statues listening to a brick wall


The short answer is no.


Language learning not only requires learning to understand the spoken language, but also reading, writing, and speaking. If you were to tune into an online radio station in a language that you’ve never studied, you wouldn’t understand a word that was being said. Presuming that the online radio station was your sole learning resource, you still wouldn’t understand what was being said even after listening for hundreds of hours, because you wouldn’t know any words or phrases in the language which you could use as a reference to pick up more. The best that you could hope for might be making out a few frequently-used phrases like Good Evening.


Even if you made out a few phrases after hundreds of hours of listening, it’s very likely that you still wouldn’t know how to write the phrases. Even languages which use the same or similar alphabet as English often pronounce the letters differently. For instance, the letter j is pronounced with a y-sound in German. Using no other learning resource than listening also wouldn’t teach you the sounds of the letters which have special symbols like ö. And you definitely wouldn’t learn the writing systems of languages which have an entirely different alphabet.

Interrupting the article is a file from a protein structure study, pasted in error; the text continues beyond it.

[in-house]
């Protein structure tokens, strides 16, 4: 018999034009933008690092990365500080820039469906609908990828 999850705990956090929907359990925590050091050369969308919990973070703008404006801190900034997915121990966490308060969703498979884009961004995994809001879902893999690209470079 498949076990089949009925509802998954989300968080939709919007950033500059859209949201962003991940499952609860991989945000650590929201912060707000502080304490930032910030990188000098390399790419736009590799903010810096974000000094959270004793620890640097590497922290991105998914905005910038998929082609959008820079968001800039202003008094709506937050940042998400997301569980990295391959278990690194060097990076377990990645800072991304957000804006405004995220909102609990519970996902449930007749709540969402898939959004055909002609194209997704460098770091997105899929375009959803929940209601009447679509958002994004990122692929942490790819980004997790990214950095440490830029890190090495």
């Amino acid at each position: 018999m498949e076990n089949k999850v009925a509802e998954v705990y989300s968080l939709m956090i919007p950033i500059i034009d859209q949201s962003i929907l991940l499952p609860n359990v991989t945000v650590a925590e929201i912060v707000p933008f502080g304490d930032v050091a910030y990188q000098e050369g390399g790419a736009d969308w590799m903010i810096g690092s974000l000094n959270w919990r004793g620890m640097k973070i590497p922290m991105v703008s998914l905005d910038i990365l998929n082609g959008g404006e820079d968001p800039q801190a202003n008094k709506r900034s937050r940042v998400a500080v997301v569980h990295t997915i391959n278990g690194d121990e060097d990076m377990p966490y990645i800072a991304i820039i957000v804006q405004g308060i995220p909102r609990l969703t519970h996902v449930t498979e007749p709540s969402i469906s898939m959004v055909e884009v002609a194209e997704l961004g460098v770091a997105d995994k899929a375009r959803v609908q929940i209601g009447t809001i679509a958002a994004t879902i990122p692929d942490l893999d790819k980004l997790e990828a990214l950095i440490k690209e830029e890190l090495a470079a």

If you want to learn a foreign language, there are better ways to spend all those hours. According to the ACTFL, 480 hours of study can get you to an intermediate level of a language which is closely related to English, whereas 720 hours can get you to the same level in some of the languages which use a different writing system. When there are so many resources that can be used to learn a language, it would be a shame not to take advantage of more of them. Listening to a language is an important part of learning it, but it doesn’t work as the only part.



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